011-40705070  or  
Call me
Download our Mobile App
Select Board & Class
  • Select Board
  • Select Class
Saarah Huda from Abu Dhabi Indian School, asked a question
Subject: Science , asked on 16/1/12

how to find valency of an element?

Swittie Dipi... From Aditya Birla Public School, added an answer, on 16/1/12
345 helpful votes in Science

Hi ,


The number of valence electrons is just how many electrons an atom has in its outer shell. It 's easy to figure out if you 've got a periodic table. (See the link to the left of this answer for a good periodic table).

 

All the elements in each column have the same number of electrons in their outer shells. All the elements in the first column all have a single valence electron (H, Li, Na, K, etc.).

 

The second column elements all have 2 valence electrons (Be, Mg, Ca, Sr, etc.).

 

Skipping over the gap, go to the Group 3 elements, which all have 3 valence electrons (B, Al, Ga, etc.).

 

The elements in the next column (C, Si, Ge, etc.) all have 4 valence electrons.

 

The elements in the next column (N, P, As, etc.) all have, yes, you guessed it, 5 valence electrons.

 

O, S, Se, and the others in this column have 6 valence electrons.

 

The halogens in the next-to-last column (F, Cl, Br, etc.) have 7 valence electrons.

The noble gases in the right-most column (Ne, Ar, Kr, etc.) all have 8 electrons in their out except for He, which only has 2 electrons.

 

If an atom is an ion, you must include the charge also:

For a positive ion, for each charge subtract one electron, *for instance, Na+ has 1-1 = 0, BUT it has 8 valence electrons because it has the same electron configuration as Ne. Just as K+ has the same configuration as Ar. Therefore, the Alkali metals will have 8 valence electrons.

 

For a negative ion, add one electron for each charge, for instance, O2- has 6+2 = 8 valence electrons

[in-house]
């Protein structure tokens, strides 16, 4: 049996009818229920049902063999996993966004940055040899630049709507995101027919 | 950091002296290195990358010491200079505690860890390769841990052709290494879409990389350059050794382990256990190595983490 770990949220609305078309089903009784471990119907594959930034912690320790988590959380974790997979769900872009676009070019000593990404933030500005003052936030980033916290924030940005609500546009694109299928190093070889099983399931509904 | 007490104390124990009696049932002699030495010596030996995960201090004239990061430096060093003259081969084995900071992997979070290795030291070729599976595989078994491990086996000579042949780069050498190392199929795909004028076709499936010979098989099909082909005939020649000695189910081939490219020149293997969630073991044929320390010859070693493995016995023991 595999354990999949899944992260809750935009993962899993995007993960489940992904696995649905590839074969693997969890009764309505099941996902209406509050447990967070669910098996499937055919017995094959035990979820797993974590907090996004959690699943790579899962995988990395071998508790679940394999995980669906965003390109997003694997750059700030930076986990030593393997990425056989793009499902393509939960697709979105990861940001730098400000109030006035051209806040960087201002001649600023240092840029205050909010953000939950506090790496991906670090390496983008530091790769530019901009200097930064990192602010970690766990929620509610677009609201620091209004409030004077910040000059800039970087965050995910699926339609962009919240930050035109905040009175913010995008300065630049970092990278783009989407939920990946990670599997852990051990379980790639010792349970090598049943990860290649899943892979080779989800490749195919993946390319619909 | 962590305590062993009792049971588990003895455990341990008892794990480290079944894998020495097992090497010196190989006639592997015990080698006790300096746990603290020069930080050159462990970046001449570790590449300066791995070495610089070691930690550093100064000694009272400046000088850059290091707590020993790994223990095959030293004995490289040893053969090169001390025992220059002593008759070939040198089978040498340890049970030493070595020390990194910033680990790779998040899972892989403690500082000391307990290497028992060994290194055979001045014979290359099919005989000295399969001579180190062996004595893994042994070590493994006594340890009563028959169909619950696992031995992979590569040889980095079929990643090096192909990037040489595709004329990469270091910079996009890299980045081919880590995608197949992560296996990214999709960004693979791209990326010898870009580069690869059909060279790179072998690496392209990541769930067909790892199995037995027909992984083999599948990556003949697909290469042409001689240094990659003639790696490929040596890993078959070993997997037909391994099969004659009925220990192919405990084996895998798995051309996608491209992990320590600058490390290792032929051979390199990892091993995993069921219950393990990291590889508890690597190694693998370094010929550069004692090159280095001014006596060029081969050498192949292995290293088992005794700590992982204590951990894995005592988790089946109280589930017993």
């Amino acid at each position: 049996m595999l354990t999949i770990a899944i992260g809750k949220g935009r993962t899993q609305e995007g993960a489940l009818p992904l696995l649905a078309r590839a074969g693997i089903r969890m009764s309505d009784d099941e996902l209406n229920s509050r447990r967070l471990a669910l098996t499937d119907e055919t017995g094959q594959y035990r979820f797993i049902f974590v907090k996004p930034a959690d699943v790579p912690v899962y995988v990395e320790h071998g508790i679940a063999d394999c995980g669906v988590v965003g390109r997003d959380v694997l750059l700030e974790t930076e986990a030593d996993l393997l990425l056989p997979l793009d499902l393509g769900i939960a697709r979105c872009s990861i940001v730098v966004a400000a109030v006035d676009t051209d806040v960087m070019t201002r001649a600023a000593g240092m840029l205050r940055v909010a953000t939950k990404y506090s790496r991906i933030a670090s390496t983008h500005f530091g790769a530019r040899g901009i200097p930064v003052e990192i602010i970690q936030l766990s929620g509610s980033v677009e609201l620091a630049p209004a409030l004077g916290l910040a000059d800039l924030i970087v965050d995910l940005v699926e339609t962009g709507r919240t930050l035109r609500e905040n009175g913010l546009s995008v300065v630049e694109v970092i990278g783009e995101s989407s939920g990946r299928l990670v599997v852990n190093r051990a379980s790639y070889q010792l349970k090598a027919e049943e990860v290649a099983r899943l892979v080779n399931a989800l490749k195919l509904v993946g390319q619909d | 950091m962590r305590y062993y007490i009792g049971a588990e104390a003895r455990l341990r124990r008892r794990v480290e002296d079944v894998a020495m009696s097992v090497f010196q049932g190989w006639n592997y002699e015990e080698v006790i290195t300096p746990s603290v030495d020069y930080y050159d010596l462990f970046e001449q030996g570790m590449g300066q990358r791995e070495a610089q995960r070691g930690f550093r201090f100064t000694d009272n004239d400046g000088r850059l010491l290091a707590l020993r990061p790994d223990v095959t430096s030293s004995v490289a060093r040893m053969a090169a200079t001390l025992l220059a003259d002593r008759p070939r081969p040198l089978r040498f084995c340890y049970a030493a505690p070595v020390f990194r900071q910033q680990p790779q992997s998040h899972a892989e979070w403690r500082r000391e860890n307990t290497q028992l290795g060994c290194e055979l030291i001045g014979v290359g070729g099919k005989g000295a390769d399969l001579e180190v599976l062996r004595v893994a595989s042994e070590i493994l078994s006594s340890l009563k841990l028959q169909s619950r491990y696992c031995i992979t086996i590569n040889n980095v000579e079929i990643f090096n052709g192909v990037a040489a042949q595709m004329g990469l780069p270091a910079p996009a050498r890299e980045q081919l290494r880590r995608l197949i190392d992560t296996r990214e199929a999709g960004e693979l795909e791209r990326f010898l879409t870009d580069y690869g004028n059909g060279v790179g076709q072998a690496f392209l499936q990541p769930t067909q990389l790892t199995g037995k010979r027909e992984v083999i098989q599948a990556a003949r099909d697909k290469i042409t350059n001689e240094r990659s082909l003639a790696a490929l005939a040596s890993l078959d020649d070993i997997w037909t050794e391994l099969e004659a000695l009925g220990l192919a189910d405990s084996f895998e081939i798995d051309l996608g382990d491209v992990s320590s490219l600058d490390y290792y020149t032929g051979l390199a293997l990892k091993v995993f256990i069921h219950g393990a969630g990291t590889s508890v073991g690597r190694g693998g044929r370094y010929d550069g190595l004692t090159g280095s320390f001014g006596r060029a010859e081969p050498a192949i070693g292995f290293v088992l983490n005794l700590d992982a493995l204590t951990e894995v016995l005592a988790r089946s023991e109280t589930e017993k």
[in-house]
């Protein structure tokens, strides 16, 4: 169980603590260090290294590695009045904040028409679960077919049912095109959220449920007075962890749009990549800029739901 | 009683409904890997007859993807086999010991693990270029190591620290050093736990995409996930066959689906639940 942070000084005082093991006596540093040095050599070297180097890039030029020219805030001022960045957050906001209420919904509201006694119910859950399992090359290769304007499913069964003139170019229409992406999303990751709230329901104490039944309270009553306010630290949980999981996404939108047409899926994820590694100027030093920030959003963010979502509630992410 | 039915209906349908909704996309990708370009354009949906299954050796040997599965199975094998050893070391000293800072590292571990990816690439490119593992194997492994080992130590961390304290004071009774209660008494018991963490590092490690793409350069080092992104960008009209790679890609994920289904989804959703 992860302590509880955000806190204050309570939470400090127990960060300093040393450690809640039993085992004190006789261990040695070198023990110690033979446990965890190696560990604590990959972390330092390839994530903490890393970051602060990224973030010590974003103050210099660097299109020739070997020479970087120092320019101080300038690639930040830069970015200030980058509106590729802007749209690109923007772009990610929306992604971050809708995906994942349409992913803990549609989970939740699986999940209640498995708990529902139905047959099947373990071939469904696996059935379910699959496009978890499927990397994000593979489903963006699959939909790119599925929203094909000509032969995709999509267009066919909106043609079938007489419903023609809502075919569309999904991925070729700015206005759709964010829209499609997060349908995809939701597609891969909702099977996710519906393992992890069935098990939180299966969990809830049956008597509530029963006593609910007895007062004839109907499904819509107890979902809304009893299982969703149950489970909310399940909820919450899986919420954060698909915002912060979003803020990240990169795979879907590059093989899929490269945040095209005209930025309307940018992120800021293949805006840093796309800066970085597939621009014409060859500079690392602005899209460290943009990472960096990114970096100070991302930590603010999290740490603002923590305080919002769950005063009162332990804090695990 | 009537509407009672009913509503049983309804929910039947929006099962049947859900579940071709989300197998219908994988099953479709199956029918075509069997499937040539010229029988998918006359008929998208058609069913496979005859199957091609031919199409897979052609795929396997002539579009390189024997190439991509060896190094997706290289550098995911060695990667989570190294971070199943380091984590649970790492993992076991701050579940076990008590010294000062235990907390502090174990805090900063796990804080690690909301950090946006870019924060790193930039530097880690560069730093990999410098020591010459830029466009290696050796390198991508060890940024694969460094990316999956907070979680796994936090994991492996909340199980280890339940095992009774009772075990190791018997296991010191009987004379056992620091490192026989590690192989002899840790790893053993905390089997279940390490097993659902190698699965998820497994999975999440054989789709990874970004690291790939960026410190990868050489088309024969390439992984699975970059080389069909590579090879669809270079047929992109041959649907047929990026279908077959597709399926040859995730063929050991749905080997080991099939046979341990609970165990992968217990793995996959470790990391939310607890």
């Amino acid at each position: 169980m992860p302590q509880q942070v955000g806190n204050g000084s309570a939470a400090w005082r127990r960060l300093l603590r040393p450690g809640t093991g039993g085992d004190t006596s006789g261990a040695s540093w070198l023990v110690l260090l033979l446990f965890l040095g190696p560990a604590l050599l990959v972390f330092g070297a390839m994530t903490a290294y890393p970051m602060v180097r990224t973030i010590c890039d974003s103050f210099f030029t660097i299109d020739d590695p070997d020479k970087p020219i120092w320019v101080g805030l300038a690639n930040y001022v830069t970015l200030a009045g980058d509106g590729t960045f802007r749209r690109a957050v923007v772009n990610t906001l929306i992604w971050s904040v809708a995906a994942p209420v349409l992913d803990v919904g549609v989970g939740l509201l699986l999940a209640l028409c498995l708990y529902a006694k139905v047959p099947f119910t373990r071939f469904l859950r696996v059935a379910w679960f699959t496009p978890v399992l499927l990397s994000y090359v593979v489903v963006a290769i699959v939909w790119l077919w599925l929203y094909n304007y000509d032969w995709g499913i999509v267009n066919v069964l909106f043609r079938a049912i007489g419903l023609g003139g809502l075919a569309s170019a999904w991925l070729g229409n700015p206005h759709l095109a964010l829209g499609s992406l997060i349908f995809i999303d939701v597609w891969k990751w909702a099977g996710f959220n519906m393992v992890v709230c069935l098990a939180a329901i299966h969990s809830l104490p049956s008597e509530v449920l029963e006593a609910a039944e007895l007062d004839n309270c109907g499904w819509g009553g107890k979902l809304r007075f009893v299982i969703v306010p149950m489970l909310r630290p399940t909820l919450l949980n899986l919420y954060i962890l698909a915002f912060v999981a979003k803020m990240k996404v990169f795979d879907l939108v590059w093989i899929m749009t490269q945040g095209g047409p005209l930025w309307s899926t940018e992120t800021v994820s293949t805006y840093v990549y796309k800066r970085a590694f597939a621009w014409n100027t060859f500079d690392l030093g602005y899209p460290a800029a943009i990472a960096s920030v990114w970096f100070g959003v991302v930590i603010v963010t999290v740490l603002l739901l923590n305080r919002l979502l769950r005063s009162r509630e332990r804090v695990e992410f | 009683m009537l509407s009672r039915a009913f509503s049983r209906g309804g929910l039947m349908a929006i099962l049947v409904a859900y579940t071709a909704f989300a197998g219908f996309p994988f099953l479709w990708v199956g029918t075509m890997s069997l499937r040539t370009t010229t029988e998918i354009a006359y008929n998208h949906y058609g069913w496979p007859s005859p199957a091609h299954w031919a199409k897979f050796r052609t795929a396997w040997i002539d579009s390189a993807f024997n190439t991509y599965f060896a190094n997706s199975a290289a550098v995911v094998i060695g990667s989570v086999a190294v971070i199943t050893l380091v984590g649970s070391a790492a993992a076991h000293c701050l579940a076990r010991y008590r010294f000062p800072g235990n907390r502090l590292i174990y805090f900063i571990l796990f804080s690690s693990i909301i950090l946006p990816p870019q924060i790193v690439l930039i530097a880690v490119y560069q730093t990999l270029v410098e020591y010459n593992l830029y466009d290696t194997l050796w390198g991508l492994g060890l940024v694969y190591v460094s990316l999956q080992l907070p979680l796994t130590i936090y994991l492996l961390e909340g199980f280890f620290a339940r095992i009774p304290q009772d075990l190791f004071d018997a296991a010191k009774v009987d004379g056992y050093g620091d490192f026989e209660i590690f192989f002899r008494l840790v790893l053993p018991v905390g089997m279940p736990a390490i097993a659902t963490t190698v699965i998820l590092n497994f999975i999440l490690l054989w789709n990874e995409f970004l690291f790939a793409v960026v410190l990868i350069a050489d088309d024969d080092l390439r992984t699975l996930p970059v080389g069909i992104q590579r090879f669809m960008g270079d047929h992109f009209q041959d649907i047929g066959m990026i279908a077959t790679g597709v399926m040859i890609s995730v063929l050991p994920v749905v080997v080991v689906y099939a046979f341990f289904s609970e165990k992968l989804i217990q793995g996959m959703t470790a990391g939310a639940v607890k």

Hope this helps u.!!

cheers....!

  • Was this answer helpful?
  • 10
100% users found this answer helpful.
View More 3 Answer

EXPERT ANSWER

gupta_karuna... , Meritnation Expert added an answer, on 19/1/12
  • Valency of element is the no. of electron participating in chemical combination. 
  • Actually it is the valence shell which is involved in chemical combination. 
  • Therefore if electron present in valence shell is less than 3 than valency is directly equal to number of electron in valence shell.
  • If electrons present in valence shell are greater than three than 8- no. of valence electrons.
  • To find electrons in valence shell one should know atomic number. For eg for Al electronic configuration is 2,8,3 as atomic number is 13.  Thus valency is 3 as valence shell electron equals to three.  N electronic configuration 2,8,5 valency = 8-5 = 3.

This conversation is already closed by Expert

  • Was this answer helpful?
  • 5
100% users found this answer helpful.
Ashi Sharma From Delhi Public School, added an answer, on 17/1/12
2 helpful votes in Science

valency of a metal=no. of electrons it looses for getting noble gas configuration

whereas

valency of an non-metal=no. of electrons an shell can accomodate-no. of electrons present in that particular shell

  • Was this answer helpful?
  • 2
100% users found this answer helpful.
Swittie Dipi... From Aditya Birla Public School, added an answer, on 16/1/12
345 helpful votes in Science

Hi,

 

The number of valence electrons is just how many electrons an atom has in its outer shell. It 's easy to figure out if you 've got a periodic table. (See the link to the left of this answer for a good periodic table).

 

All the elements in each column have the same number of electrons in their outer shells. All the elements in the first column all have a single valence electron (H, Li, Na, K, etc.).

 

The second column elements all have 2 valence electrons (Be, Mg, Ca, Sr, etc.).

 

Skipping over the gap, go to the Group 3 elements, which all have 3 valence electrons (B, Al, Ga, etc.).

 

The elements in the next column (C, Si, Ge, etc.) all have 4 valence electrons.

 

The elements in the next column (N, P, As, etc.) all have, yes, you guessed it, 5 valence electrons.

 

O, S, Se, and the others in this column have 6 valence electrons.

 

The halogens in the next-to-last column (F, Cl, Br, etc.) have 7 valence electrons.

The noble gases in the right-most column (Ne, Ar, Kr, etc.) all have 8 electrons in their out except for He, which only has 2 electrons.

 

If an atom is an ion, you must include the charge also:

For a positive ion, for each charge subtract one electron, *for instance, Na+ has 1-1 = 0, BUT it has 8 valence electrons because it has the same electron configuration as Ne. Just as K+ has the same configuration as Ar. Therefore, the Alkali metals will have 8 valence electrons.

 

For a negative ion, add one electron for each charge, for instance, O2- has 6+2 = 8 valence electrons

 

 

hope this helps u.....!

cheers....!

  • Was this answer helpful?
  • 0

Popular questions from Structure of the Atom

Show More Questions